Who Bought the Dip?

By Jani Ziedins | End of Day Analysis

Nov 18
S&P500 daily

S&P500 daily

End of Day Update:

Wednesday produced the second 1.5% up-day this week as the S&P500 launched through 200dma resistance. The headline catalyst was Fed releasing their monthly meeting minutes. While the crowd assumed the market needs never ending easy money to keep this rally rolling, today we surged on the strongest hints yet of an imminent rate hike. Has the market lost its mind? Or is the crowd looking at this the wrong way?

Something that trips up a lot of traders is they assume there must be a reason behind every price move. Why did we drop last week? What made us go up today? The financial media lives off of this hunger for explanations. And just like everyone else in the market, rather than admit they don’t know the answer, journalists will gladly make something up. We expect them to give us reasons, not say “I don’t know”. They claim we rallied today because of the Fed meeting minutes. Had we sold off instead, no doubt they would have just as effortlessly spun the same data into a bearish tale. I’m not being critical of journalists because they are giving us what we ask of them. Filling our needs isn’t their fault. The problem lies with us and always needing a reason.

Armed with this “information”, traders further compound the problem by assuming every small move is the start of something larger. We like to draw long trend lines from small data sets. Last week’s 90-point pullback was the start of a 300-point plunge through 2015’s lows. At least that is what it felt like Friday. But that’s not what happened. Instead we find ourselves up nearly 70-points and the week is barely half over. What happened?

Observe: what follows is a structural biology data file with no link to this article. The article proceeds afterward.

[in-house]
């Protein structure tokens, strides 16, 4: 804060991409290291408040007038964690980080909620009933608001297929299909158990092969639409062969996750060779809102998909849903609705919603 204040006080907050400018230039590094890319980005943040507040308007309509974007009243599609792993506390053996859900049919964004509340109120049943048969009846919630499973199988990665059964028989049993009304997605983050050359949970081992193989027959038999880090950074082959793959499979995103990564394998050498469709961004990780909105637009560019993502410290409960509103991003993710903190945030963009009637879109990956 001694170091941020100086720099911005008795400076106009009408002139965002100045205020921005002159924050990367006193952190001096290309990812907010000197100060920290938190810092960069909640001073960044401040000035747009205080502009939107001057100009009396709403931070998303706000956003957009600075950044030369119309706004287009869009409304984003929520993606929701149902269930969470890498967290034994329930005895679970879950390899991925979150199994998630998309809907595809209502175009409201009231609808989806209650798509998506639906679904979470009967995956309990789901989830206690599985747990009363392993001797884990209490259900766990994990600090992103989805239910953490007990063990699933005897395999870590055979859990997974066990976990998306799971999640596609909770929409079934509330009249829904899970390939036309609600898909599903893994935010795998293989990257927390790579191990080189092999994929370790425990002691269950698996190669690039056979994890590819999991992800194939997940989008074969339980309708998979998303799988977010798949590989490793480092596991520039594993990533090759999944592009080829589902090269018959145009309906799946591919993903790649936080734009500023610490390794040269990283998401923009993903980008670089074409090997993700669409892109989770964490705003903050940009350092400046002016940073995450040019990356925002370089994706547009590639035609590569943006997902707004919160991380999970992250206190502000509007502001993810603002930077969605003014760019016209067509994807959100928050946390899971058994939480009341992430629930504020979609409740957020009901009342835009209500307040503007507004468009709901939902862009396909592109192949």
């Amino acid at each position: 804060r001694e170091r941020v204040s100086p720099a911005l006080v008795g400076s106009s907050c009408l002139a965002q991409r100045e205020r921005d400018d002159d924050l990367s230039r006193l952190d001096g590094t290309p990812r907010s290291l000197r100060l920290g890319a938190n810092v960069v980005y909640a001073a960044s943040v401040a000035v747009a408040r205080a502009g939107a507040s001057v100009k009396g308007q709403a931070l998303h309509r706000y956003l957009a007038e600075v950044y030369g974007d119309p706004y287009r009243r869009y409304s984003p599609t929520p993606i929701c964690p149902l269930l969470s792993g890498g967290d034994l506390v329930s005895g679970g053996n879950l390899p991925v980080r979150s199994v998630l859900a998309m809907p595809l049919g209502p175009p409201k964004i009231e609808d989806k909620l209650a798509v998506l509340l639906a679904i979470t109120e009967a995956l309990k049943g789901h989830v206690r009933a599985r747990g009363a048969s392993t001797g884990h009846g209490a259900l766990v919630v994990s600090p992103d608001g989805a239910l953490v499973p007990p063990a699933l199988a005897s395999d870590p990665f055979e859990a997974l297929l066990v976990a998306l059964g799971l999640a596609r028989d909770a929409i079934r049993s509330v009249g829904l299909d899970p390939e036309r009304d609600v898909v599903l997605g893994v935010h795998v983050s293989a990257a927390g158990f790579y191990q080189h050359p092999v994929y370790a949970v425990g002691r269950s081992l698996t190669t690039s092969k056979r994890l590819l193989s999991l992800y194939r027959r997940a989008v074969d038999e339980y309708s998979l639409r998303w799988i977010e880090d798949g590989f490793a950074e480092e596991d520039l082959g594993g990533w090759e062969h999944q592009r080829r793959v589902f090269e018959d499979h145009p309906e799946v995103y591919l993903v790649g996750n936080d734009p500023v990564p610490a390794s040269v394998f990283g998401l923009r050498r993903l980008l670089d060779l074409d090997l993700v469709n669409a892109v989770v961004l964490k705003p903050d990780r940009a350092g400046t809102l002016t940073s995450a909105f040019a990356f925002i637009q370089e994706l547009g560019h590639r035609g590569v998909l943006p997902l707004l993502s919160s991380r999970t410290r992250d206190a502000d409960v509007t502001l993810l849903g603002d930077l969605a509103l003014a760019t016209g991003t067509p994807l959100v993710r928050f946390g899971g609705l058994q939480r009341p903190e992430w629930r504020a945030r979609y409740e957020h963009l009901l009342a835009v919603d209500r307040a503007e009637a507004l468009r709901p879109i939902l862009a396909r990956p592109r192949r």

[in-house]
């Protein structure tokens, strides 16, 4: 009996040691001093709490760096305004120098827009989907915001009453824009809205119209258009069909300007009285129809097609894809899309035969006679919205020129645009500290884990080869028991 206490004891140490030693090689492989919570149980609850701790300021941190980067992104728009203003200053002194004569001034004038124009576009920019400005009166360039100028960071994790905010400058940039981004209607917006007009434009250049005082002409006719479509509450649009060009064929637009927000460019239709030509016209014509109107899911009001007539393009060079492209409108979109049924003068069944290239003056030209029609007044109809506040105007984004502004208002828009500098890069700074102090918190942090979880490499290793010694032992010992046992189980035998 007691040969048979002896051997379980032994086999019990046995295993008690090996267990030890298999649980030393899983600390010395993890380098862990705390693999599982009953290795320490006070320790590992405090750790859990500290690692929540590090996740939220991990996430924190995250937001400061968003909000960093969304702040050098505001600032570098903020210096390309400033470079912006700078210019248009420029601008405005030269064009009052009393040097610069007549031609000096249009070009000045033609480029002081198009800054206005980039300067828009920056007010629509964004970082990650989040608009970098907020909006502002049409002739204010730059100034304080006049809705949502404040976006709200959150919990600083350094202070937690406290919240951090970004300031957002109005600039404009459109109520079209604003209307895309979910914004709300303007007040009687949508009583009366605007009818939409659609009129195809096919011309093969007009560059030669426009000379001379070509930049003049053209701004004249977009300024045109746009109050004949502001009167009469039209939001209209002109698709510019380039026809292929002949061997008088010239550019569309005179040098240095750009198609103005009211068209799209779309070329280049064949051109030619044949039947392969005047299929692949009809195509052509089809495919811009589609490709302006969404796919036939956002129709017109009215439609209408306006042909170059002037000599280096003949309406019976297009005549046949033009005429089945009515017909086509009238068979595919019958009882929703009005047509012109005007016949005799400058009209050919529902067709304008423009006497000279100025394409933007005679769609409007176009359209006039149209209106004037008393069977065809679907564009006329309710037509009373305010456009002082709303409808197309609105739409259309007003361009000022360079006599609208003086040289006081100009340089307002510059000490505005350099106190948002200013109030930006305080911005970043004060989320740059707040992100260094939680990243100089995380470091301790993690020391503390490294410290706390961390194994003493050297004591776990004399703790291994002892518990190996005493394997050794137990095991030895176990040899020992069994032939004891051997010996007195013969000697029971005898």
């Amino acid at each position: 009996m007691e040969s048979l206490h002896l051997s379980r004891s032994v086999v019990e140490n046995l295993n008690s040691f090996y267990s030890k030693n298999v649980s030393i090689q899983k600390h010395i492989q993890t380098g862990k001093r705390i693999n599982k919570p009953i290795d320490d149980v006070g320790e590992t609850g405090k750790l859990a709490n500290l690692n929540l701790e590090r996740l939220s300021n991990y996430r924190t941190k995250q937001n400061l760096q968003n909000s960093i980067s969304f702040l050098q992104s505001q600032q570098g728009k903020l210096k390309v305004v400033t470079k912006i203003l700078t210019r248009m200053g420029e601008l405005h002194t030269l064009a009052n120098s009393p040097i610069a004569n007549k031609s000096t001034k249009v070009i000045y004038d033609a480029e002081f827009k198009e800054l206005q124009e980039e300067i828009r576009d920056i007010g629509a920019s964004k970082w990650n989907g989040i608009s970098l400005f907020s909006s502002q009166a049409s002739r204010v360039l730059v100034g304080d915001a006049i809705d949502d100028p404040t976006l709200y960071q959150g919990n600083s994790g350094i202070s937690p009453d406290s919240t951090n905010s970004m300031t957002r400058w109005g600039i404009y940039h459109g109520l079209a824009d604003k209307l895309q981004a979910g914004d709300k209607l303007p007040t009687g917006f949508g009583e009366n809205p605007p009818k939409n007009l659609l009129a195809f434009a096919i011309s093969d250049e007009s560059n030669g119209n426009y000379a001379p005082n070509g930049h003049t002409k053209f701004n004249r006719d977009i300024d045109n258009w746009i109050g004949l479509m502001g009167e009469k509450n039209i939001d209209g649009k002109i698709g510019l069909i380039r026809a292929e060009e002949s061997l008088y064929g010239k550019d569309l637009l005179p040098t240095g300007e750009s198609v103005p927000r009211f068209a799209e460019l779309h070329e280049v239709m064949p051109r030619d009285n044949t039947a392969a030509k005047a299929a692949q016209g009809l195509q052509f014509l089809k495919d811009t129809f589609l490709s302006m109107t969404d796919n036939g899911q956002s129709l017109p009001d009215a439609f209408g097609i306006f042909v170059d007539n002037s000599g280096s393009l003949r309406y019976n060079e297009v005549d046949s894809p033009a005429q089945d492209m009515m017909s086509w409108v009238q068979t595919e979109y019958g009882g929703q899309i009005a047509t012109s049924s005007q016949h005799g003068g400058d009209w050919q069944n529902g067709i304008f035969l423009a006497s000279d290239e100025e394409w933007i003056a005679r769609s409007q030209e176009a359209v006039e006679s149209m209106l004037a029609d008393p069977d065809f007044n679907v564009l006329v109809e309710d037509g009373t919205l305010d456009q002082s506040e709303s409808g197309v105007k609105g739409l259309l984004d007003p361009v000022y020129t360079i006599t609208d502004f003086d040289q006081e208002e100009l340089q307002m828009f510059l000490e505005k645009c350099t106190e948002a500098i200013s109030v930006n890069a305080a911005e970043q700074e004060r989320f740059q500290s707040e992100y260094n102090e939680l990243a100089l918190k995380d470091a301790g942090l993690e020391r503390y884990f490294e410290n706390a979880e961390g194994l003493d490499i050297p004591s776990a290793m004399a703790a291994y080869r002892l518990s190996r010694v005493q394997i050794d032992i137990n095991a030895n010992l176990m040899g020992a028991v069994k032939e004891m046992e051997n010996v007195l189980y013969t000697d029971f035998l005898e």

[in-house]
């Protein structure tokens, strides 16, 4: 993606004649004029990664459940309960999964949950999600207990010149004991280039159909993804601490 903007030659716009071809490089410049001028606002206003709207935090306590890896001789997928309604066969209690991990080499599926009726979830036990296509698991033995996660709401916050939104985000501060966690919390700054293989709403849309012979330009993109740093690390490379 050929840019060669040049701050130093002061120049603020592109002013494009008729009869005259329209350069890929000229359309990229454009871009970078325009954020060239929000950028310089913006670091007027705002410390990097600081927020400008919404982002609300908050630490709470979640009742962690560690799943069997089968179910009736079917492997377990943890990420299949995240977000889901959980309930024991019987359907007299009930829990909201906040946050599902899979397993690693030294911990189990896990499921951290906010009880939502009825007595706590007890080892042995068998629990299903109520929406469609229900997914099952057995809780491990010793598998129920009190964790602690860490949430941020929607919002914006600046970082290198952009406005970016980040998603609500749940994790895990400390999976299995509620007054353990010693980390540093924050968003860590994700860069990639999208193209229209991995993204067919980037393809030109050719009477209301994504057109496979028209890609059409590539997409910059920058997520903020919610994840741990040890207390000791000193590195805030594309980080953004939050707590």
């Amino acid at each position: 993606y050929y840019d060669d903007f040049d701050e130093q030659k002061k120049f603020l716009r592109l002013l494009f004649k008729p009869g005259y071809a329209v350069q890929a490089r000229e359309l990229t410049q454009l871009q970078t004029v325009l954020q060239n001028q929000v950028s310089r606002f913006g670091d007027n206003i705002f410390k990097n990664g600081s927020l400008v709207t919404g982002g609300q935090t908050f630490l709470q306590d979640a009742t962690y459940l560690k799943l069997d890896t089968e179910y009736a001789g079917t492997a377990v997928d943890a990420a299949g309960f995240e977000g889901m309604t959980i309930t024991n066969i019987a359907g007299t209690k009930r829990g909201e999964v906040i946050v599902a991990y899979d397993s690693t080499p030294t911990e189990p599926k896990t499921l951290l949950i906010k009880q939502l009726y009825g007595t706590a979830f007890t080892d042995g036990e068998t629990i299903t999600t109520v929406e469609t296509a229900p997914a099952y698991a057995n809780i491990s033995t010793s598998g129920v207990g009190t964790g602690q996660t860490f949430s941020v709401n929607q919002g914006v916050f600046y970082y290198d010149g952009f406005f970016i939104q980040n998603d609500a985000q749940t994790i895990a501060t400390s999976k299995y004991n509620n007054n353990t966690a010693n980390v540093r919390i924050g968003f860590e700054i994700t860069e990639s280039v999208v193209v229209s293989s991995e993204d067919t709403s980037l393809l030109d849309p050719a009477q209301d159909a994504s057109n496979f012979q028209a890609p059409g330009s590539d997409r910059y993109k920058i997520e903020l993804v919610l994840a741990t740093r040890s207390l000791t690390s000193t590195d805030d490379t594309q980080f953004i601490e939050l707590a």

Everyone knows markets go up and down. They know we take a step-back for every two-steps forward. We all know it is better to buy stocks when they are cheap and sell them when they are expensive. Anyone can look at the middle of a chart and identify the obvious tops and buy-points. But once our eyes drift to the far right edge of the page, we forget everything we know. All of a sudden a very routine and buyable dip transforms into a terrifying cliff. Or a big runup feels like safe and comfortable place to buy instead of a what it really is, the last chance to take cover before the storm.

While I had no idea what the headlines would be, in my November 5th blog post I warned readers that we were setting up for a very normal and healthy pullback following a 200-point rebound from the October lows. Then in my November 12th blog post I said this was the pullback we were waiting for so instead of run scared, take advantage of the discounts. After the fact these seem like brilliant calls, but that is grossly overstating the amount of brain power it takes to see these moves for what they are, simple swings in supply and demand. We sell when the crowd is buying and buy when the crowd is selling. It doesn’t get much easier than that. Rather than get freaked out by the headlines and the far right edge of the chart, remember what you already know. It only takes a moment to find the obvious answer if we clear our mind of all the noise.


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About the Author

Jani Ziedins (pronounced Ya-nee) is a full-time investor and financial analyst that has successfully traded stocks and options for nearly three decades. He has an undergraduate engineering degree from the Colorado School of Mines and two graduate business degrees from the University of Colorado Denver. His prior professional experience includes engineering at Fortune 500 companies, small business consulting, and managing investment real estate. He is now fortunate enough to trade full-time from home, affording him the luxury of spending extra time with his wife and two children.